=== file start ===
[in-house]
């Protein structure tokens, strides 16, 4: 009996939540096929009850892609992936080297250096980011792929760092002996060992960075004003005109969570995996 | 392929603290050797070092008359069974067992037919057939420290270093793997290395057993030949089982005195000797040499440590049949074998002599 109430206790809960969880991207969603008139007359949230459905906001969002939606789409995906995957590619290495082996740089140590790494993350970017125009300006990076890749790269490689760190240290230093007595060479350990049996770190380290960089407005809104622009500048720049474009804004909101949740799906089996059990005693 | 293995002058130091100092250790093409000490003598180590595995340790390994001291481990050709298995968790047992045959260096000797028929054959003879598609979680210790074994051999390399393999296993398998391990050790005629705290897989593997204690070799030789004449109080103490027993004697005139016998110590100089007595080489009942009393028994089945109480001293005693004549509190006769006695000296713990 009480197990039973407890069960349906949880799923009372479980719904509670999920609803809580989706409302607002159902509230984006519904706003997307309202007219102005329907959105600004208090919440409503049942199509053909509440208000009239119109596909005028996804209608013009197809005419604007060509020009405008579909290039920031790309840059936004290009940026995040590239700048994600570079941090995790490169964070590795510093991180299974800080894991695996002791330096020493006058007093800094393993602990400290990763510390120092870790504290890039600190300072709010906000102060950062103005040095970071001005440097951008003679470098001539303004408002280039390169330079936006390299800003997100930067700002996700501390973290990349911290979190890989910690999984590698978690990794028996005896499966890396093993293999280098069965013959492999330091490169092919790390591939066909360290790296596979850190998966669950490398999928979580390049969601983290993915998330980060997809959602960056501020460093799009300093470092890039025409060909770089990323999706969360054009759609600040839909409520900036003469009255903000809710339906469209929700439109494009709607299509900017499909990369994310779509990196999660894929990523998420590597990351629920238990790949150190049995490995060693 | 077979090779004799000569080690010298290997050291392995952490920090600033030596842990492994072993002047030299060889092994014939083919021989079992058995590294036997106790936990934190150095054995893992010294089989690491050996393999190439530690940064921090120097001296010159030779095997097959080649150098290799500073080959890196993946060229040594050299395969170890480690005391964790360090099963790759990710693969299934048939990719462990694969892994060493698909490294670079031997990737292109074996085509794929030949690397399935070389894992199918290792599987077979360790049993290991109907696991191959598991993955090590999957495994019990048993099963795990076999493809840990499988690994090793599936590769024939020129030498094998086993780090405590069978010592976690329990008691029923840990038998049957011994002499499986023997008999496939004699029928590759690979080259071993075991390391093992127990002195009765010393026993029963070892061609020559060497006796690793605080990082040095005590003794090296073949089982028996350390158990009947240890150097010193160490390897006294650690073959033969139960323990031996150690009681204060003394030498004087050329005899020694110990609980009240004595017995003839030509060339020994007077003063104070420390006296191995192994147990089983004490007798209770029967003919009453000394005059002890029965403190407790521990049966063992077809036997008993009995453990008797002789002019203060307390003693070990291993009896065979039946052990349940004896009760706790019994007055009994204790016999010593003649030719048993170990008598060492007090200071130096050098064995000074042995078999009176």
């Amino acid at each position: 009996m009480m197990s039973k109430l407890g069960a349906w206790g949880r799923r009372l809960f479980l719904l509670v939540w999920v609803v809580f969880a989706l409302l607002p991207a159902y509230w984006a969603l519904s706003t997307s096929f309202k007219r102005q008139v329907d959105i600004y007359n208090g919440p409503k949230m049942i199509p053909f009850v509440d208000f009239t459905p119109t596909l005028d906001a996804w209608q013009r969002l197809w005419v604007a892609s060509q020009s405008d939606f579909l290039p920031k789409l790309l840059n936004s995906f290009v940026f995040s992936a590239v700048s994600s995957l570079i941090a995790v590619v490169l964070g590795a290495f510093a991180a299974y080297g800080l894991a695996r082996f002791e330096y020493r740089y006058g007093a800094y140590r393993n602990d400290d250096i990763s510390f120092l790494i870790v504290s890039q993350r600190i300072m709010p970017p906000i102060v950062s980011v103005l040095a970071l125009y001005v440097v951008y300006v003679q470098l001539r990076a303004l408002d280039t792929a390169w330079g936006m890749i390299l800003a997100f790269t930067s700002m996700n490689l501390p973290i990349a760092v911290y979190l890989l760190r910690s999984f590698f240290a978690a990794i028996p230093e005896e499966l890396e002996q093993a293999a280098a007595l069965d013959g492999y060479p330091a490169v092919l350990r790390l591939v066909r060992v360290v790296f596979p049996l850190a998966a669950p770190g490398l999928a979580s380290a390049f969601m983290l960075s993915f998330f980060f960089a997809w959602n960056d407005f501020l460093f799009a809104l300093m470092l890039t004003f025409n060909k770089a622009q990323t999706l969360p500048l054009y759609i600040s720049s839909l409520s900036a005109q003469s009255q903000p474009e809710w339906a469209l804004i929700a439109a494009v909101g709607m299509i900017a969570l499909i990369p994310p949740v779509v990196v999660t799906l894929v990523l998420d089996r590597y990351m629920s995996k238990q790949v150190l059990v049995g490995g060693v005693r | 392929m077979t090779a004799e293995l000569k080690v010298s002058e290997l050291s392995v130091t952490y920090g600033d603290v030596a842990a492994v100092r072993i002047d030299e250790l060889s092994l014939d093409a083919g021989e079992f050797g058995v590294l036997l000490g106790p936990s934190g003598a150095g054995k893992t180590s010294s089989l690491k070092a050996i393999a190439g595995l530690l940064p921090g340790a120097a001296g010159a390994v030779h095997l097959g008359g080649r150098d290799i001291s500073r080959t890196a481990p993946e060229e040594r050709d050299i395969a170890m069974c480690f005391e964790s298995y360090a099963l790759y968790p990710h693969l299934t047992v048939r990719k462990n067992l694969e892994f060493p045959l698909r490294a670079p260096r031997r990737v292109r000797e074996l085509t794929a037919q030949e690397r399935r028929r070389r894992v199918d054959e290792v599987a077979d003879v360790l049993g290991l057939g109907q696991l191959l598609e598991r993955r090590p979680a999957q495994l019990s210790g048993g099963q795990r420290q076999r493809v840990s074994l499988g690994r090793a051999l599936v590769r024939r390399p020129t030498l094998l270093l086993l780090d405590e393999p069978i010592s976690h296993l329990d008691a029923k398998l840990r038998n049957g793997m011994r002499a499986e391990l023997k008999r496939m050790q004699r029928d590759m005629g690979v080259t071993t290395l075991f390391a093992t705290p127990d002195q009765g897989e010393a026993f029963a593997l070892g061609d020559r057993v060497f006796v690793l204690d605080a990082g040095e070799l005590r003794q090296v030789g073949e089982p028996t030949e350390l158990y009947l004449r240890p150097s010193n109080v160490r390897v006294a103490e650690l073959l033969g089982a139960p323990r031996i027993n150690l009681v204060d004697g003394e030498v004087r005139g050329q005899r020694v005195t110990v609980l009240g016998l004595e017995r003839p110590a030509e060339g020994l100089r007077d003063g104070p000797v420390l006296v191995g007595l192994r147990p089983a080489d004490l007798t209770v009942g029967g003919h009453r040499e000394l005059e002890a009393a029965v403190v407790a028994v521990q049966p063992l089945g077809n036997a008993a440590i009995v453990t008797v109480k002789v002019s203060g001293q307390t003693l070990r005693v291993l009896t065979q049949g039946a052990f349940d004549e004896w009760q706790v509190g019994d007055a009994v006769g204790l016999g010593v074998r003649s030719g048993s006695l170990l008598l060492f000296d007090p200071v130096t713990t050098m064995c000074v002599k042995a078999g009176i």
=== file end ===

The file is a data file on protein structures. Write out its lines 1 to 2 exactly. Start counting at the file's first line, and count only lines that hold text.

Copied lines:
[in-house]
């Protein structure tokens, strides 16, 4: 009996939540096929009850892609992936080297250096980011792929760092002996060992960075004003005109969570995996 | 392929603290050797070092008359069974067992037919057939420290270093793997290395057993030949089982005195000797040499440590049949074998002599 109430206790809960969880991207969603008139007359949230459905906001969002939606789409995906995957590619290495082996740089140590790494993350970017125009300006990076890749790269490689760190240290230093007595060479350990049996770190380290960089407005809104622009500048720049474009804004909101949740799906089996059990005693 | 293995002058130091100092250790093409000490003598180590595995340790390994001291481990050709298995968790047992045959260096000797028929054959003879598609979680210790074994051999390399393999296993398998391990050790005629705290897989593997204690070799030789004449109080103490027993004697005139016998110590100089007595080489009942009393028994089945109480001293005693004549509190006769006695000296713990 009480197990039973407890069960349906949880799923009372479980719904509670999920609803809580989706409302607002159902509230984006519904706003997307309202007219102005329907959105600004208090919440409503049942199509053909509440208000009239119109596909005028996804209608013009197809005419604007060509020009405008579909290039920031790309840059936004290009940026995040590239700048994600570079941090995790490169964070590795510093991180299974800080894991695996002791330096020493006058007093800094393993602990400290990763510390120092870790504290890039600190300072709010906000102060950062103005040095970071001005440097951008003679470098001539303004408002280039390169330079936006390299800003997100930067700002996700501390973290990349911290979190890989910690999984590698978690990794028996005896499966890396093993293999280098069965013959492999330091490169092919790390591939066909360290790296596979850190998966669950490398999928979580390049969601983290993915998330980060997809959602960056501020460093799009300093470092890039025409060909770089990323999706969360054009759609600040839909409520900036003469009255903000809710339906469209929700439109494009709607299509900017499909990369994310779509990196999660894929990523998420590597990351629920238990790949150190049995490995060693 | 077979090779004799000569080690010298290997050291392995952490920090600033030596842990492994072993002047030299060889092994014939083919021989079992058995590294036997106790936990934190150095054995893992010294089989690491050996393999190439530690940064921090120097001296010159030779095997097959080649150098290799500073080959890196993946060229040594050299395969170890480690005391964790360090099963790759990710693969299934048939990719462990694969892994060493698909490294670079031997990737292109074996085509794929030949690397399935070389894992199918290792599987077979360790049993290991109907696991191959598991993955090590999957495994019990048993099963795990076999493809840990499988690994090793599936590769024939020129030498094998086993780090405590069978010592976690329990008691029923840990038998049957011994002499499986023997008999496939004699029928590759690979080259071993075991390391093992127990002195009765010393026993029963070892061609020559060497006796690793605080990082040095005590003794090296073949089982028996350390158990009947240890150097010193160490390897006294650690073959033969139960323990031996150690009681204060003394030498004087050329005899020694110990609980009240004595017995003839030509060339020994007077003063104070420390006296191995192994147990089983004490007798209770029967003919009453000394005059002890029965403190407790521990049966063992077809036997008993009995453990008797002789002019203060307390003693070990291993009896065979039946052990349940004896009760706790019994007055009994204790016999010593003649030719048993170990008598060492007090200071130096050098064995000074042995078999009176």